J. Scott Applewhite / AP

Senate Majority Leader Mitch McConnell told reporters Friday he would consider an Authorization for Use of Military Force (AUMF) so long as it strengthened the President's hand. He warned that Obama's requests for new AUMFs were too "restrictive" since they would have limited future executive action:

I would be interested in taking a look at an AUMF if the president feels like he needs it…if it strengthens his hand.

Why it matters: Some Senators are saying the 2001 Bush-era AUMF doesn't give Trump the authority to escalate beyond airstrikes in Syria.

On the airstrikes: McConnell added he is generally supportive of the strikes Trump carried out in Syria: "I think the president had the authority to do what he did and I'm glad he did it," adding, "The Russians are not our friends."

On solutions:

  • For Syrian refugees: McConnell wouldn't comment on whether Trump should let refugees into the U.S., but said it would be beneficial to create a safe zone in Syria, "which would require some military action…so people don't feel like they have to run for their lives."
  • For dealing with Assad: "I don't see how there can possibly be any settlement in Syria that includes Bashar al-Assad."

Go deeper

Updated 44 mins ago - Politics & Policy

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Illustration: Sarah Grillo/Axios

  1. Health: Large coronavirus outbreaks leading to high death rates — Coronavirus cases are at an all-time high ahead of Election Day — Fauci says U.S. may not return to normal until 2022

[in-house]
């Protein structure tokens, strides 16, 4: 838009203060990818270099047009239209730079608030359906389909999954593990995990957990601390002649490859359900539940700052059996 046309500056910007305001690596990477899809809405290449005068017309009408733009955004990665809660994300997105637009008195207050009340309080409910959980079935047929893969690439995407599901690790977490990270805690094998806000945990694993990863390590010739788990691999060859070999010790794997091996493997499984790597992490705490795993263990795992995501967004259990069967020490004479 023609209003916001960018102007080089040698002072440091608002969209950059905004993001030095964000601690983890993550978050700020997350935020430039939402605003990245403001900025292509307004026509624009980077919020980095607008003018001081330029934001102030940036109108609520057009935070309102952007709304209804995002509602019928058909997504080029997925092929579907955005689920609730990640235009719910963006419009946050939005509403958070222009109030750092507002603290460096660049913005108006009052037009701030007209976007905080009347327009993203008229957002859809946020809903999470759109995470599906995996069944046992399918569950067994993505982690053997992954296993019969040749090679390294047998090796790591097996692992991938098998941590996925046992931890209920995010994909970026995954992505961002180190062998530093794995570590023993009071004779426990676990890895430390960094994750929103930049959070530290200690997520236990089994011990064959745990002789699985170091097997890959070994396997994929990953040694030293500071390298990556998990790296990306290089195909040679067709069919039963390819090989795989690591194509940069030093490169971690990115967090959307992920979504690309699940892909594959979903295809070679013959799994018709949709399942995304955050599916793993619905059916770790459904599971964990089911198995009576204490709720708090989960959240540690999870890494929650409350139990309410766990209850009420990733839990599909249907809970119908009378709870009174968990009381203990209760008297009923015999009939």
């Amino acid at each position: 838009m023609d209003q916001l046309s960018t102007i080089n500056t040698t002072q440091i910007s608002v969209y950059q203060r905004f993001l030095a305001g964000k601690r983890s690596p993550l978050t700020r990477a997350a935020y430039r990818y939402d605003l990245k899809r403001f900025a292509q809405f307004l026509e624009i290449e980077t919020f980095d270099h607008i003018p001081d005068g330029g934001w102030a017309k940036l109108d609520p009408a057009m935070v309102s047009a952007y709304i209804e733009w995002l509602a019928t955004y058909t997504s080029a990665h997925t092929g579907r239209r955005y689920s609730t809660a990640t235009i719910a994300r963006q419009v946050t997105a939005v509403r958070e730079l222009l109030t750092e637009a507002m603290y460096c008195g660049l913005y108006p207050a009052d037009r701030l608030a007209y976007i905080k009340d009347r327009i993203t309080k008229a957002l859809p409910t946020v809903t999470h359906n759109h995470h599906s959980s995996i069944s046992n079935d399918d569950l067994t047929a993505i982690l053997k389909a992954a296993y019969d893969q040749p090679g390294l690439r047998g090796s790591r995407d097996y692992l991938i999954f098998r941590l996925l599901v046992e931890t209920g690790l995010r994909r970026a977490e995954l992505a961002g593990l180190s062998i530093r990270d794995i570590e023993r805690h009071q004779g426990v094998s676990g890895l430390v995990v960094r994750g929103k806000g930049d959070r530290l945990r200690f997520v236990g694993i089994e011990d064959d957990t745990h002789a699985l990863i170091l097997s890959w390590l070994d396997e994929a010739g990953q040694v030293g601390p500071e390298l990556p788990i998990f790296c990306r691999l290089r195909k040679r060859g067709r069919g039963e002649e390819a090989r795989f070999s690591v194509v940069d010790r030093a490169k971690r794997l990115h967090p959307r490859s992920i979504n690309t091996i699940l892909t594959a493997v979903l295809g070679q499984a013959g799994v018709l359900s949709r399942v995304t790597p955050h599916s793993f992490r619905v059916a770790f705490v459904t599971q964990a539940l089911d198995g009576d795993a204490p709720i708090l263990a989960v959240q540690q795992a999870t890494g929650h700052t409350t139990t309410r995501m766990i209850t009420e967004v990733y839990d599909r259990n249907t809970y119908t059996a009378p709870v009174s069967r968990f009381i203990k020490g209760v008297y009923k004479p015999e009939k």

2. Politics: Space Force's No. 2 general tests positive for coronavirus
  3. World: Taiwan reaches a record 200 days with no local coronavirus cases
  4. Europe faces "stronger and deadlier" wave France imposes lockdown Germany to close bars and restaurants for a month.
  5. Sports: Boston Marathon delayed MLB to investigate Dodgers player who joined celebration after positive COVID test.
Caitlin Owens, author of Vitals
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Large coronavirus outbreaks leading to high death rates

Data: The COVID Tracking Project; Chart: Sara Wise/Axios

Many of the states where coronavirus cases have recently skyrocketed are also seeing the highest death rates in the nation, a painful reminder that wherever the virus goes, death eventually follows.

Between the lines: Deaths usually lag behind cases by a few weeks. Given America's record-high case counts, it's reasonable to expect that death rates across the country will continue to rise in tandem.

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Illustration: Sarah Grillo/Axios

The pandemic is throwing a wrench into Americans' understanding of science, which has big implications for climate change.

Driving the news: Recent focus groups in battleground states suggest some voters are more skeptical of scientists in the wake of the coronavirus pandemic, while surveys reveal the persistence of a deep partisan divide.